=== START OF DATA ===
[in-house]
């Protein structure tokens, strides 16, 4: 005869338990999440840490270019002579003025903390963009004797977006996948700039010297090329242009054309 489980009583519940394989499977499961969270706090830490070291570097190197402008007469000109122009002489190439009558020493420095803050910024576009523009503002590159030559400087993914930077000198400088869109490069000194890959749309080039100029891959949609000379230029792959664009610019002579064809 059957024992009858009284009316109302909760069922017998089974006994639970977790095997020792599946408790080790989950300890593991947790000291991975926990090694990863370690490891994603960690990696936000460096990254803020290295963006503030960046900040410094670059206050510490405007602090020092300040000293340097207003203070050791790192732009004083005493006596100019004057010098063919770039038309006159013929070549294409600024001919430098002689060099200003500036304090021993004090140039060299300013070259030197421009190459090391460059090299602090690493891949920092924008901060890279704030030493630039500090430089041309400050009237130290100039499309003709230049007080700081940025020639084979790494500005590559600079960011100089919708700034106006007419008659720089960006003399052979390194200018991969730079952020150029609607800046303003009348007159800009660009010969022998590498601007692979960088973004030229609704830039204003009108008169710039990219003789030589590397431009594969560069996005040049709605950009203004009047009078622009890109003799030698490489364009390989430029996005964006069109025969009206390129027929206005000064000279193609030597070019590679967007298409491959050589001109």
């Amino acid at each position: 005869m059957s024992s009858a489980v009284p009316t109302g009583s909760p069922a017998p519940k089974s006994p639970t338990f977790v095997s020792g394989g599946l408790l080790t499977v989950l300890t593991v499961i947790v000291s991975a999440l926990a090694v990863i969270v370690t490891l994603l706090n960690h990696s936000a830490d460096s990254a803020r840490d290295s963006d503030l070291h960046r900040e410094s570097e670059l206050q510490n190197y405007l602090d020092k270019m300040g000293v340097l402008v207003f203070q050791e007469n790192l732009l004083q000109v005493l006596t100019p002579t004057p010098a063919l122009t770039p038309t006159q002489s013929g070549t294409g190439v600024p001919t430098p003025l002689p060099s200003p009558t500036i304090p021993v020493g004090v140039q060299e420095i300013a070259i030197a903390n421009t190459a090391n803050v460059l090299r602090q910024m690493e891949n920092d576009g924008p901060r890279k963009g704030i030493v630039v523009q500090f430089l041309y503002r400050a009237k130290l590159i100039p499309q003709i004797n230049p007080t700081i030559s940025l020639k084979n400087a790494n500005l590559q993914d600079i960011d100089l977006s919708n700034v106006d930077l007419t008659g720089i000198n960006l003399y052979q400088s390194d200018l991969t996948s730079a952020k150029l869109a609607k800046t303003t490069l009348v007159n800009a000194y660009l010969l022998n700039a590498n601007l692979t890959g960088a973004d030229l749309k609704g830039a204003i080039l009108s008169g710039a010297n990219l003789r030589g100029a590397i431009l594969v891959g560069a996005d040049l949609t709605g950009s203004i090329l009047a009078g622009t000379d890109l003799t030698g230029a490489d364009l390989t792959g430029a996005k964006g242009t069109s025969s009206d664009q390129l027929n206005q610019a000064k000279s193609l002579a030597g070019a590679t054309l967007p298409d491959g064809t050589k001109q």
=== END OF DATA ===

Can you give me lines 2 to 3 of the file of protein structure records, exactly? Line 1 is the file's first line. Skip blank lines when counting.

């Protein structure tokens, strides 16, 4: 005869338990999440840490270019002579003025903390963009004797977006996948700039010297090329242009054309 489980009583519940394989499977499961969270706090830490070291570097190197402008007469000109122009002489190439009558020493420095803050910024576009523009503002590159030559400087993914930077000198400088869109490069000194890959749309080039100029891959949609000379230029792959664009610019002579064809 059957024992009858009284009316109302909760069922017998089974006994639970977790095997020792599946408790080790989950300890593991947790000291991975926990090694990863370690490891994603960690990696936000460096990254803020290295963006503030960046900040410094670059206050510490405007602090020092300040000293340097207003203070050791790192732009004083005493006596100019004057010098063919770039038309006159013929070549294409600024001919430098002689060099200003500036304090021993004090140039060299300013070259030197421009190459090391460059090299602090690493891949920092924008901060890279704030030493630039500090430089041309400050009237130290100039499309003709230049007080700081940025020639084979790494500005590559600079960011100089919708700034106006007419008659720089960006003399052979390194200018991969730079952020150029609607800046303003009348007159800009660009010969022998590498601007692979960088973004030229609704830039204003009108008169710039990219003789030589590397431009594969560069996005040049709605950009203004009047009078622009890109003799030698490489364009390989430029996005964006069109025969009206390129027929206005000064000279193609030597070019590679967007298409491959050589001109």
């Amino acid at each position: 005869m059957s024992s009858a489980v009284p009316t109302g009583s909760p069922a017998p519940k089974s006994p639970t338990f977790v095997s020792g394989g599946l408790l080790t499977v989950l300890t593991v499961i947790v000291s991975a999440l926990a090694v990863i969270v370690t490891l994603l706090n960690h990696s936000a830490d460096s990254a803020r840490d290295s963006d503030l070291h960046r900040e410094s570097e670059l206050q510490n190197y405007l602090d020092k270019m300040g000293v340097l402008v207003f203070q050791e007469n790192l732009l004083q000109v005493l006596t100019p002579t004057p010098a063919l122009t770039p038309t006159q002489s013929g070549t294409g190439v600024p001919t430098p003025l002689p060099s200003p009558t500036i304090p021993v020493g004090v140039q060299e420095i300013a070259i030197a903390n421009t190459a090391n803050v460059l090299r602090q910024m690493e891949n920092d576009g924008p901060r890279k963009g704030i030493v630039v523009q500090f430089l041309y503002r400050a009237k130290l590159i100039p499309q003709i004797n230049p007080t700081i030559s940025l020639k084979n400087a790494n500005l590559q993914d600079i960011d100089l977006s919708n700034v106006d930077l007419t008659g720089i000198n960006l003399y052979q400088s390194d200018l991969t996948s730079a952020k150029l869109a609607k800046t303003t490069l009348v007159n800009a000194y660009l010969l022998n700039a590498n601007l692979t890959g960088a973004d030229l749309k609704g830039a204003i080039l009108s008169g710039a010297n990219l003789r030589g100029a590397i431009l594969v891959g560069a996005d040049l949609t709605g950009s203004i090329l009047a009078g622009t000379d890109l003799t030698g230029a490489d364009l390989t792959g430029a996005k964006g242009t069109s025969s009206d664009q390129l027929n206005q610019a000064k000279s193609l002579a030597g070019a590679t054309l967007p298409d491959g064809t050589k001109q």